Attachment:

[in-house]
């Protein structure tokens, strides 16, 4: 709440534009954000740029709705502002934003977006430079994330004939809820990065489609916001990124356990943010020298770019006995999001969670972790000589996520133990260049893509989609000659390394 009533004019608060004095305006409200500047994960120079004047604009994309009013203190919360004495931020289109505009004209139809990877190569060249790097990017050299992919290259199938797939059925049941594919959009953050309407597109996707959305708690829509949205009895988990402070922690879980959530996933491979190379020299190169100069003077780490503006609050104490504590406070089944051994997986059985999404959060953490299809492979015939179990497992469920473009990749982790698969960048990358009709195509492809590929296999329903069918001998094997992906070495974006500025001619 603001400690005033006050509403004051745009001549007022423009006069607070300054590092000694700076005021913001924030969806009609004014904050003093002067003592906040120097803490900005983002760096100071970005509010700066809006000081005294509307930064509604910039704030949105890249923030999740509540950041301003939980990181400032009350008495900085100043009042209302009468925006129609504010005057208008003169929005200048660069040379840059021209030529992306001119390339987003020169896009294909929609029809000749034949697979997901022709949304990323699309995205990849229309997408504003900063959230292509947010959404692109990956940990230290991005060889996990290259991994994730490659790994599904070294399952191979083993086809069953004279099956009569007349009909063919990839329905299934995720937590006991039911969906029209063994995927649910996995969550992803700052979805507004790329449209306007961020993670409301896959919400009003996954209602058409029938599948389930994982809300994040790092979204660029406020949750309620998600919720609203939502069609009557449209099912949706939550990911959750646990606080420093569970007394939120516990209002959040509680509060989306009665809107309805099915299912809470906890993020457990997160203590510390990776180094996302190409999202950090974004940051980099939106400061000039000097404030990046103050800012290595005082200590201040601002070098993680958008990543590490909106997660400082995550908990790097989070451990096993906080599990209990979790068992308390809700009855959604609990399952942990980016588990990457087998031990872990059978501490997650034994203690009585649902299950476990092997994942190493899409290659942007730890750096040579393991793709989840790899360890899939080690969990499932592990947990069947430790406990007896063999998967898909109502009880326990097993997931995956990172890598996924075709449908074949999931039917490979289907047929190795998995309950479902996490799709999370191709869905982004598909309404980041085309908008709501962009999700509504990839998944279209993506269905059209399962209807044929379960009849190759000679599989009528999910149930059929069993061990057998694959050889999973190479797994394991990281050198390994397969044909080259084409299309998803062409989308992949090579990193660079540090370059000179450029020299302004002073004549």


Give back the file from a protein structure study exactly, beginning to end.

[in-house]
């Protein structure tokens, strides 16, 4: 709440534009954000740029709705502002934003977006430079994330004939809820990065489609916001990124356990943010020298770019006995999001969670972790000589996520133990260049893509989609000659390394 009533004019608060004095305006409200500047994960120079004047604009994309009013203190919360004495931020289109505009004209139809990877190569060249790097990017050299992919290259199938797939059925049941594919959009953050309407597109996707959305708690829509949205009895988990402070922690879980959530996933491979190379020299190169100069003077780490503006609050104490504590406070089944051994997986059985999404959060953490299809492979015939179990497992469920473009990749982790698969960048990358009709195509492809590929296999329903069918001998094997992906070495974006500025001619 603001400690005033006050509403004051745009001549007022423009006069607070300054590092000694700076005021913001924030969806009609004014904050003093002067003592906040120097803490900005983002760096100071970005509010700066809006000081005294509307930064509604910039704030949105890249923030999740509540950041301003939980990181400032009350008495900085100043009042209302009468925006129609504010005057208008003169929005200048660069040379840059021209030529992306001119390339987003020169896009294909929609029809000749034949697979997901022709949304990323699309995205990849229309997408504003900063959230292509947010959404692109990956940990230290991005060889996990290259991994994730490659790994599904070294399952191979083993086809069953004279099956009569007349009909063919990839329905299934995720937590006991039911969906029209063994995927649910996995969550992803700052979805507004790329449209306007961020993670409301896959919400009003996954209602058409029938599948389930994982809300994040790092979204660029406020949750309620998600919720609203939502069609009557449209099912949706939550990911959750646990606080420093569970007394939120516990209002959040509680509060989306009665809107309805099915299912809470906890993020457990997160203590510390990776180094996302190409999202950090974004940051980099939106400061000039000097404030990046103050800012290595005082200590201040601002070098993680958008990543590490909106997660400082995550908990790097989070451990096993906080599990209990979790068992308390809700009855959604609990399952942990980016588990990457087998031990872990059978501490997650034994203690009585649902299950476990092997994942190493899409290659942007730890750096040579393991793709989840790899360890899939080690969990499932592990947990069947430790406990007896063999998967898909109502009880326990097993997931995956990172890598996924075709449908074949999931039917490979289907047929190795998995309950479902996490799709999370191709869905982004598909309404980041085309908008709501962009999700509504990839998944279209993506269905059209399962209807044929379960009849190759000679599989009528999910149930059929069993061990057998694959050889999973190479797994394991990281050198390994397969044909080259084409299309998803062409989308992949090579990193660079540090370059000179450029020299302004002073004549």